As Egyptian Officials Warm to Judaism, Popular Opinion Remains Hostile to Israel

Dec. 18 2018

The Egyptian minister of antiquities recently announced that President Sisi had allocated over $70 million for restoring and preserving Jewish sites in the country. Last month, Sisi stated that Egypt should build Jewish houses of worship. Currently only a handful of Jews remain in the country, home to one of the oldest diaspora communities; most Egyptian Jews were driven out during the 1950s and 60s amidst severe persecution. Haisam Hassanein comments:

On December 6, Khaled Salah, the editor-in-chief of al-Youm al-Sabaa—a news outlet with close ties to Egypt’s security services—tweeted praise for Hanukkah, calling it a victory for monotheism against “paganism” and advising his audience to read about the Jewish festival’s central historical figure, Judah Maccabee. This coincided with the first public Hanukkah celebration in decades at the Shaar Hashamayim synagogue in Cairo, attended by members of Egypt’s tiny Jewish community alongside an American delegation. . . .

Three motivations best explain the government’s positive discourse [regarding] Jews: [Egypt] sees American Jewish citizens and organizations as a gateway to U.S. policymakers, whom they perceive as overtly sympathetic to Jewish causes; . . . officials seem to believe that investing more money in restoring Jewish heritage will help market the country as a destination for global Jewish tourism; [and] the president’s advisers may be trying to burnish his image as a tolerant leader [worthy of staying in power]. . . .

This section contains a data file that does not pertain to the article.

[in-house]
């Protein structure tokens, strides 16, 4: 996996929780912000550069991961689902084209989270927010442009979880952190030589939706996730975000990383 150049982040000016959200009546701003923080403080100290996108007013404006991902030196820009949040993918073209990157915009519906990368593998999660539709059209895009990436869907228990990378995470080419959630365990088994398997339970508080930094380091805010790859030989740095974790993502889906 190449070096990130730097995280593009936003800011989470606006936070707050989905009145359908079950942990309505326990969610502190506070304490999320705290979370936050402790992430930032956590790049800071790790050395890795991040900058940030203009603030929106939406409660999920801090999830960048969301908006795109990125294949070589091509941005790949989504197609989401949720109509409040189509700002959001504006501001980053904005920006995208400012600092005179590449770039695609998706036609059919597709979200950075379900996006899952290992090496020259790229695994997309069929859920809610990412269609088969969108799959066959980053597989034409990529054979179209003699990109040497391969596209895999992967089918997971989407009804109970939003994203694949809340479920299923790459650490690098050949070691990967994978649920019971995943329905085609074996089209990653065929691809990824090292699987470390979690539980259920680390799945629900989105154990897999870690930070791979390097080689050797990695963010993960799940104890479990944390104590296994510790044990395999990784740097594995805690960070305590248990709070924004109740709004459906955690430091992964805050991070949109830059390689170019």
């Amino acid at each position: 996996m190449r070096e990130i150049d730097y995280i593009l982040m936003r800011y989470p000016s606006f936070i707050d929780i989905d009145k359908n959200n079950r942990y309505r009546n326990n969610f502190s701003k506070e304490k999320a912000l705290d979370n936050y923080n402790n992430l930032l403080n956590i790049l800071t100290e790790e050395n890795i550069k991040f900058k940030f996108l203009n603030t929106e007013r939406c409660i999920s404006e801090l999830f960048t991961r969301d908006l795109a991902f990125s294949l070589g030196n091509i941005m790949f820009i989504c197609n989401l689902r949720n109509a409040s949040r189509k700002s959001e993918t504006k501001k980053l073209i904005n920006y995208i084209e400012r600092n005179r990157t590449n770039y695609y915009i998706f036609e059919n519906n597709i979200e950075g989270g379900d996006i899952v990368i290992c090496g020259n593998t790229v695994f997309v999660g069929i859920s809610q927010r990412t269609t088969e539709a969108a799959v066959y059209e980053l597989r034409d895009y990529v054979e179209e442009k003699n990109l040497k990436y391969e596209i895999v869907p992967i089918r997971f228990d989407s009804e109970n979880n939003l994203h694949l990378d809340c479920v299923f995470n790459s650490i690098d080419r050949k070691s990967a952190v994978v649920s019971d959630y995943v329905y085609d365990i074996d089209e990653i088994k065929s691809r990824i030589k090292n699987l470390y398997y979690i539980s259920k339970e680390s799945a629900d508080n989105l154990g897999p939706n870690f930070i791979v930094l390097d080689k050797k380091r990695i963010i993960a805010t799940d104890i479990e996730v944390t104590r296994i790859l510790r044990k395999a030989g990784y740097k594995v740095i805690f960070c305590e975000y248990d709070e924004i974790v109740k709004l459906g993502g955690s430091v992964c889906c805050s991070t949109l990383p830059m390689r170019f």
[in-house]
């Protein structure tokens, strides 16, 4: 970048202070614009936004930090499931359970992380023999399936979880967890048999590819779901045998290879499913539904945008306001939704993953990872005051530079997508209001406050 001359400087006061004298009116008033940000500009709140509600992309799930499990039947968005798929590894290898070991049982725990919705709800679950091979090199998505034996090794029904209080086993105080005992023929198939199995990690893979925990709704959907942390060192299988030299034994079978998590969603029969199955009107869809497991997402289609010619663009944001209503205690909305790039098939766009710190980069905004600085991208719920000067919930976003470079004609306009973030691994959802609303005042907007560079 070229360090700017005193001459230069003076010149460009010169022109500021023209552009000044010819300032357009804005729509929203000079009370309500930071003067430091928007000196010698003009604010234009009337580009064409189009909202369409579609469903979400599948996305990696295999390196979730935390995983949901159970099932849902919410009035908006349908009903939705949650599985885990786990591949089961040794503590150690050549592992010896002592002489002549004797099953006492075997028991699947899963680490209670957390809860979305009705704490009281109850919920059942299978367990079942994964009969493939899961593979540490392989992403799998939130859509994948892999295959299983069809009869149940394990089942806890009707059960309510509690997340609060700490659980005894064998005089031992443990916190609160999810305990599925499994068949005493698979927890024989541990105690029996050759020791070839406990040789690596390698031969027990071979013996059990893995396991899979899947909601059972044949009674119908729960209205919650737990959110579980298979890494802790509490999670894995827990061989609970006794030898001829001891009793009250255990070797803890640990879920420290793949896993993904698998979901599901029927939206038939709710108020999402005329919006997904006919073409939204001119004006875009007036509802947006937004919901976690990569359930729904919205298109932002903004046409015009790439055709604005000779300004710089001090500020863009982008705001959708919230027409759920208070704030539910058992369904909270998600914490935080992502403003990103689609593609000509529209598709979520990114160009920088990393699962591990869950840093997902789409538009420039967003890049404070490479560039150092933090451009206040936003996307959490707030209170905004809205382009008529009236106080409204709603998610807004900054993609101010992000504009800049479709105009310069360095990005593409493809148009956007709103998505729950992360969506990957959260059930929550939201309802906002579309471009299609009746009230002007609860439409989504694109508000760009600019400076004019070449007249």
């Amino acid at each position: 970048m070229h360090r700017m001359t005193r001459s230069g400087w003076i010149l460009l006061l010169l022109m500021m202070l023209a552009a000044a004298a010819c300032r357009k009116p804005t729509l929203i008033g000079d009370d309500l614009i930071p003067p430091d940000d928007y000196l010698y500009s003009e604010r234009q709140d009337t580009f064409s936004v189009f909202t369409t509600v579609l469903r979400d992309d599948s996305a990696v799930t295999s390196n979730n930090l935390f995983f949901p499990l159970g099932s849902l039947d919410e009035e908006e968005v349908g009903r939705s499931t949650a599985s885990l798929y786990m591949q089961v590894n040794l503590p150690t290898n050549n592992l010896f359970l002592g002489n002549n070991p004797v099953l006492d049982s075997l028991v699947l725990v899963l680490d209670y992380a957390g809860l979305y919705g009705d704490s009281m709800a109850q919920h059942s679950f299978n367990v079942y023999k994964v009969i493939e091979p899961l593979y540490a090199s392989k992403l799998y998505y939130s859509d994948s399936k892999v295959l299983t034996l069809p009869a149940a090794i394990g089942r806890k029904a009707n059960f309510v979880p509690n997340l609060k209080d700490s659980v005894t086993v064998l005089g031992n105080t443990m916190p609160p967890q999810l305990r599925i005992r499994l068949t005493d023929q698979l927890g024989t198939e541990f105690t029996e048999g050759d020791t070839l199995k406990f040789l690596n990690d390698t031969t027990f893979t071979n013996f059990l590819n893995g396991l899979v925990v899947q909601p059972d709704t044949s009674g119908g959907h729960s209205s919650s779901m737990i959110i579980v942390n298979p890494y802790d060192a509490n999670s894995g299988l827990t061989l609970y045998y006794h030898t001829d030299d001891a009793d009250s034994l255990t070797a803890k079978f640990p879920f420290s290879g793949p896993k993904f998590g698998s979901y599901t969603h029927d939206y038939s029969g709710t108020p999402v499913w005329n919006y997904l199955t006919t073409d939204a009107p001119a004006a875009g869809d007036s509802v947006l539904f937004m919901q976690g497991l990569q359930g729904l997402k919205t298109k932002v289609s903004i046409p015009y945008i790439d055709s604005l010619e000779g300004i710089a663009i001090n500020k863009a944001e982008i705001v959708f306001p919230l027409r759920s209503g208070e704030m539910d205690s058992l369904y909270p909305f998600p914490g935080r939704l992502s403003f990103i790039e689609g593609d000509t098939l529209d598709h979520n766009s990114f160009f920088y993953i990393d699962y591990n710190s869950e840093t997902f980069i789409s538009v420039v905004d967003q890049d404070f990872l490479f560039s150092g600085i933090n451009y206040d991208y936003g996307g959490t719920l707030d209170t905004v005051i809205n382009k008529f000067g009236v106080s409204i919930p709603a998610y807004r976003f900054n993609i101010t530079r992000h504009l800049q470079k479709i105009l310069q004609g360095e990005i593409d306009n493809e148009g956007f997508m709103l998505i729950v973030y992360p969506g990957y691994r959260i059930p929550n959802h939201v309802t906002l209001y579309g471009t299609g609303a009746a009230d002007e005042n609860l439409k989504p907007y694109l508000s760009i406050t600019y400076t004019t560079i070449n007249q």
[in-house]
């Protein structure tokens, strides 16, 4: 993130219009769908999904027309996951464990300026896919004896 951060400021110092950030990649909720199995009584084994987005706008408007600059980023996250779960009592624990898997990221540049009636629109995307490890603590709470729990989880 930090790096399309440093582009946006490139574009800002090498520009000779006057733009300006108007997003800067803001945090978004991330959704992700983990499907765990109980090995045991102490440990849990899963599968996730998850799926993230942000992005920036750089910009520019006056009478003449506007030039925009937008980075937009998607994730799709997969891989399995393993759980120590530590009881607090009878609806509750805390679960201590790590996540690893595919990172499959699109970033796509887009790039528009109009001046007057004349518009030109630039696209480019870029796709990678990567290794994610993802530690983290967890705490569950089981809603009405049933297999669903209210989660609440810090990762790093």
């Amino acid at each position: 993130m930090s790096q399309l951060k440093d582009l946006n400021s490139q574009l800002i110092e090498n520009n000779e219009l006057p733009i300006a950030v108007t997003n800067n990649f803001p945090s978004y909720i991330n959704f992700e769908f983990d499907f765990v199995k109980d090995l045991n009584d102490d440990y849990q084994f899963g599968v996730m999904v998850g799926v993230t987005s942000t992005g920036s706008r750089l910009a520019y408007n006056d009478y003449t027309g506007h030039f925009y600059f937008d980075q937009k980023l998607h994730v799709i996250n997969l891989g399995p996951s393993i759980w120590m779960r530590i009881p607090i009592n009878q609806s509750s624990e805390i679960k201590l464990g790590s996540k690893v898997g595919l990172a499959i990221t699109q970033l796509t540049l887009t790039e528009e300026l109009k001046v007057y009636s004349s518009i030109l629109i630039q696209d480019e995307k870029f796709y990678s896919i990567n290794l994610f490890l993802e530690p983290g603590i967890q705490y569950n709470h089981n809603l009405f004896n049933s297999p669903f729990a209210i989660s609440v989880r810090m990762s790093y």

Yet taking a friendly approach toward Jews and Israel also raises several challenges for Sisi. Historically, Islam has regarded Jews as a protected and tolerated religious minority with some civil and religious rights, but without political status. Hence, most traditional Muslims in Egypt have trouble comprehending or accepting the idea of a Jewish state, Jewish army, or Jewish political community. . . . Even those Egyptians who agree with Sisi’s attitude toward Jews would still have trouble accepting the idea of a neighboring Zionist state. . . .

Washington should continue encouraging Cairo to press Egyptian religious institutions to moderate their discourse [about Jews]. . . . At the same time, Sisi’s latest measures should not give Washington any illusions that he has become a . . . tolerant ruler.

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Read more at Washington Institute for Near East Policy

More about: Egypt, General Sisi, Israel & Zionism, Mizrahi Jewry, Muslim-Jewish relations

The Riots on the Gaza Border are Carefully Coordinated Attacks on Israel, and Should Be Treated as Such

Jan. 16 2019